Up to Eric's Home Page To Index Fri May 04 01:07:55 EDT 1990

Raymond's Reviews #43

%T Wolf and Iron
%A Gordon Dickson
%I TOR Books
%D May 1990
%O hardcover, US$18.95 (reviewed in galley)
%P 512
%G 0-312-93214-6

Perhaps I'm in a minority, but I wish Gordon Dickson would stick to writing humor like Spacepaw and the Hoka stories. As the years go on, each of his `serious' novels gets more stiff and sententious, and the bargain-basement Nietzscheanism that passes for philosophical content gets more tiresome (and sometimes perilously approaches Fascist worship of the genetic volk-hero). I'm afraid the best I can say for this latest eruption is that it's not as awesomely, grandiosely bad as was The Final Encyclopedia.

Let's start with the premise. The U.S. is supposed to have undergone a collapse so serious that transport, communications and food distribution totally break down and large fractions of the population die or revert to barbarism -- without the excuse of warfare or ecological collapse and with the country's infrastructure and physical plant essentially intact! No one who's seen the speed with which modern market economies recover from even the effects of major warfare is going to manage to believe this for two seconds.

Ah, but Dickson believes in Inexorable Trends of History. His protagonist, Jeebee Walthar, is one of the developers of "Quantitative Social Dynamics". He is trekking across the ruined U.S. to his brother's ranch, where he hopes to somehow perfect the theory and use it to (re)build a stable civilization. This wasn't a very credible notion even when Asimov originated it in the Foundation series four decades ago; in the 1990s (after chaos theory and the persistent failures of predictive economic modelling) it's gotten pretty threadbare. Still, if it weren't for the novel's other flaws I could manage to suspend disbelief in this much.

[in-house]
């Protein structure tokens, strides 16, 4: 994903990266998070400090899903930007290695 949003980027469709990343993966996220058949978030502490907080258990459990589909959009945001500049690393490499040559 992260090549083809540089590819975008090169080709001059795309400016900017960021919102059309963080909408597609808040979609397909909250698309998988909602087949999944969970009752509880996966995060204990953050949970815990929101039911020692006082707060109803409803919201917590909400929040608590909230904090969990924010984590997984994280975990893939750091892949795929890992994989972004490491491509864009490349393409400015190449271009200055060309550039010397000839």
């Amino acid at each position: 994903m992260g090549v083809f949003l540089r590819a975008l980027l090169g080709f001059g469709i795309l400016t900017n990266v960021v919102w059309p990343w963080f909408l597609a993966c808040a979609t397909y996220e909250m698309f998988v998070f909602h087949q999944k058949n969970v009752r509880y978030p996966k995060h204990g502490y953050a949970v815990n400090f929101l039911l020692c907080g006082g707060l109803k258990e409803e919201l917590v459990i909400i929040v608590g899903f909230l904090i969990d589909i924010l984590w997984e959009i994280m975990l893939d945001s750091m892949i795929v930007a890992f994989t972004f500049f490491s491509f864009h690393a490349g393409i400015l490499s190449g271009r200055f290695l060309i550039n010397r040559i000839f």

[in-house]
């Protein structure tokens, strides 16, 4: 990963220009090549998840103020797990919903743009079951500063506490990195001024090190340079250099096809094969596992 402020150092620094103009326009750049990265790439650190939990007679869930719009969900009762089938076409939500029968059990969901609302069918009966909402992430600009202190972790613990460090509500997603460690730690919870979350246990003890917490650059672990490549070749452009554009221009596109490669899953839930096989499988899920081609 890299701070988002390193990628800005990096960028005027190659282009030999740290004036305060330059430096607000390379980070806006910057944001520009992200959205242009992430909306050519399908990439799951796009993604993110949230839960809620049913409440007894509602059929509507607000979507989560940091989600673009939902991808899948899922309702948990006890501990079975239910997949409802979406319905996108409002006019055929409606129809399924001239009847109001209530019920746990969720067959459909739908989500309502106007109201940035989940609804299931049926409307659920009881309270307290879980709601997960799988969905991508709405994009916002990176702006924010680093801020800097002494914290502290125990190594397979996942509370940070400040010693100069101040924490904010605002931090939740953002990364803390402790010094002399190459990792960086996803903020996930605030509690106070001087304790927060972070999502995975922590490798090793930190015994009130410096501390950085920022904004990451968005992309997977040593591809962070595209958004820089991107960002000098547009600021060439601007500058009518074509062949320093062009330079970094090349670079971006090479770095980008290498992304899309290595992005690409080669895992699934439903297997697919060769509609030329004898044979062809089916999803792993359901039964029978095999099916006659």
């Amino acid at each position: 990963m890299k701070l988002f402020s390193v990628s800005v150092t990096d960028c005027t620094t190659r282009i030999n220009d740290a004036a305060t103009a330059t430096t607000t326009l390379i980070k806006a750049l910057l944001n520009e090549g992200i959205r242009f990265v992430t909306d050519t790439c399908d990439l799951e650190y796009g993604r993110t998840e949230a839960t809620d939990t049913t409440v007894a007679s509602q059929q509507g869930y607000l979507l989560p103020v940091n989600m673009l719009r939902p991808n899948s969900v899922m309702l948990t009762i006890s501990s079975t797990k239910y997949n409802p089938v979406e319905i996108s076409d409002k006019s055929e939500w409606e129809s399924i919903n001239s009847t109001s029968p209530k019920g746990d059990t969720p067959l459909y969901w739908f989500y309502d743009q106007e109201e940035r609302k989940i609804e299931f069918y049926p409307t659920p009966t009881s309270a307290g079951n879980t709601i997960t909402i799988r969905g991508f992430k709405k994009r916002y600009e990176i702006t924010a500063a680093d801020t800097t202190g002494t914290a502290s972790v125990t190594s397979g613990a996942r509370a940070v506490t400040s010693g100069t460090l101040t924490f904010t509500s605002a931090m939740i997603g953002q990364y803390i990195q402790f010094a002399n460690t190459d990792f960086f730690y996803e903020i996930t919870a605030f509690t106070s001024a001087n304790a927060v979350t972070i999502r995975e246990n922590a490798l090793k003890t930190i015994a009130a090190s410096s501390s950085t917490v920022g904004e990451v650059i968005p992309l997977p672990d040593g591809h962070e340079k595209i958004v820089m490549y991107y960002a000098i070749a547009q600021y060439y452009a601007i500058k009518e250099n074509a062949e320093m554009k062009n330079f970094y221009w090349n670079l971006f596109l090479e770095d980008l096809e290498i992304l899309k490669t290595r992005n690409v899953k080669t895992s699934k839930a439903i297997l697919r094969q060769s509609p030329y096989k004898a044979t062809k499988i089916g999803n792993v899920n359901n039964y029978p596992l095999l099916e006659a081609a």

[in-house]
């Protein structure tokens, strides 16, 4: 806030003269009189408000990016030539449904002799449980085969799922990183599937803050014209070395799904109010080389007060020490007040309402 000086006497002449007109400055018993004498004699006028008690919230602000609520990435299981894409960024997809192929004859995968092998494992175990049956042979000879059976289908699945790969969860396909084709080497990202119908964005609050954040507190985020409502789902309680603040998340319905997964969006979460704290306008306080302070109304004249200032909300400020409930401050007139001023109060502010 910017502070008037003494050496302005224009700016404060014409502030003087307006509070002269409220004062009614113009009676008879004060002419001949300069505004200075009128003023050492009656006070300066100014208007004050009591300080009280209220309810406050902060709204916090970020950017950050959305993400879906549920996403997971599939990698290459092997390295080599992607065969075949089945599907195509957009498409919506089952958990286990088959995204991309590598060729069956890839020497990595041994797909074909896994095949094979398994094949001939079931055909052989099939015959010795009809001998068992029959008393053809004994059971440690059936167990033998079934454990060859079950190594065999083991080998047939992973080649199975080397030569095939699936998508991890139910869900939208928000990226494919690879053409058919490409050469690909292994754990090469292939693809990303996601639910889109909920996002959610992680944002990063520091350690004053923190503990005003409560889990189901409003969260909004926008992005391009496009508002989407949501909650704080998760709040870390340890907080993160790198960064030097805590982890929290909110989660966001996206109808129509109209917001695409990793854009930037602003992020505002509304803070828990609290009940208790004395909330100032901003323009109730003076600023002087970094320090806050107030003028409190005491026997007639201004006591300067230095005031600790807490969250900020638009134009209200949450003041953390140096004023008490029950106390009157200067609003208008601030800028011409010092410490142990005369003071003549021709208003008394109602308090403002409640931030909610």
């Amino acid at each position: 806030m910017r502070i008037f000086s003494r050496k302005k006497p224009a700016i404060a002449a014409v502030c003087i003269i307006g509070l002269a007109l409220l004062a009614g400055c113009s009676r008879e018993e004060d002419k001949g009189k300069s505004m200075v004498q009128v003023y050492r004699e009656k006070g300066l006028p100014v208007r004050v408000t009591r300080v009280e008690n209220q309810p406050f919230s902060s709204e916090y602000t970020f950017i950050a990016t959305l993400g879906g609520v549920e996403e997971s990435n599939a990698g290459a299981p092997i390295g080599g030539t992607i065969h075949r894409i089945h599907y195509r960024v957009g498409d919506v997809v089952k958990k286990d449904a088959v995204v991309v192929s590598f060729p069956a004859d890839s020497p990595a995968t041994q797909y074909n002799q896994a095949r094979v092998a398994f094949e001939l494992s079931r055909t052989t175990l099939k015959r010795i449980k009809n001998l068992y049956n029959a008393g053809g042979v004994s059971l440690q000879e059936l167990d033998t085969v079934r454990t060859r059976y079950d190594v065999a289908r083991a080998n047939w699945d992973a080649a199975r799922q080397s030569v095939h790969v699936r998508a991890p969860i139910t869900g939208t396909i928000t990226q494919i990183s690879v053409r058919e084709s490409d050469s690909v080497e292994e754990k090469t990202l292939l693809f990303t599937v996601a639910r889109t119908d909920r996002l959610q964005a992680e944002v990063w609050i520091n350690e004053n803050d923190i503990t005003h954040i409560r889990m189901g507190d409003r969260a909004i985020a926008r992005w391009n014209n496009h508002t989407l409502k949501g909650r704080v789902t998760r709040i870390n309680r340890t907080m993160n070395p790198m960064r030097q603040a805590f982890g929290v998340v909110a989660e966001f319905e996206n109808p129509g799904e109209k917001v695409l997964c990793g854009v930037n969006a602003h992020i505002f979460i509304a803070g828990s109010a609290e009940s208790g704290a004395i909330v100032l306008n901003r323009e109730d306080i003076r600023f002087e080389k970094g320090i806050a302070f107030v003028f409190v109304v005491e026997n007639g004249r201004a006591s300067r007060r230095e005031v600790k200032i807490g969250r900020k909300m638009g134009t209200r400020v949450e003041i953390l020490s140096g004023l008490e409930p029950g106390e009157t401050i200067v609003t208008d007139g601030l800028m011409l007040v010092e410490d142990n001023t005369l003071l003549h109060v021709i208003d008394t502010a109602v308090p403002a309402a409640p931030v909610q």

Along the way, Jeebee befriends a wolf. The wolf is a far more interesting and competent character than Jeebee. They fall in with a trio of peddlers; one is a predictably young and beautiful woman with whom Jeebee predictably falls in love. Are we cliched out yet?

The book takes a 90-degree turn along with Jeebee's course when he leaves the peddlers to strike north towards his brother's ranch. Mauled by a bear, he loses weeks recovering and finds he must winter over in a cave. The rest of the narrative is a sort of cross between the Swiss Family Robinson and a Louis L'Amour western, as Jeebee toughens up and slowly builds and scavenges what he needs for survival. Eventually (and highly improbably) his sweetheart finds her way to him and they settle down to an idyllic B-movie Frontier Family existence with their wolf and a baby, Quantum Social Dynamics and the rest of the world completely forgotten. Sheesh!

What we have here is the front end of a rather mediocre after-the-holocaust SF novel grafted on to the rear end of a survivalist tract. And the writing...oy vey iz mir, the writing! Except for the scenes with Wolf and a couple of action sequences it plods like a broken-down truck horse. Philosophical failings aside, Dickson at least used to be able to keep a story moving -- this one sadly, takes teeth-gritting effort to plow through.

Wolf And Iron gets April's Golden Turkey award for Conspicuous Waste of Paper by A Major Talent. Once, long ago, in the days of The Genetic General and Neuromancer and The Tactics Of Mistake I really liked Dickson's work. I wish I could say I still did.

Up to Eric's Home Page To Index Fri May 04 01:07:55 EDT 1990

Eric S. Raymond <esr@snark.thyrsus.com>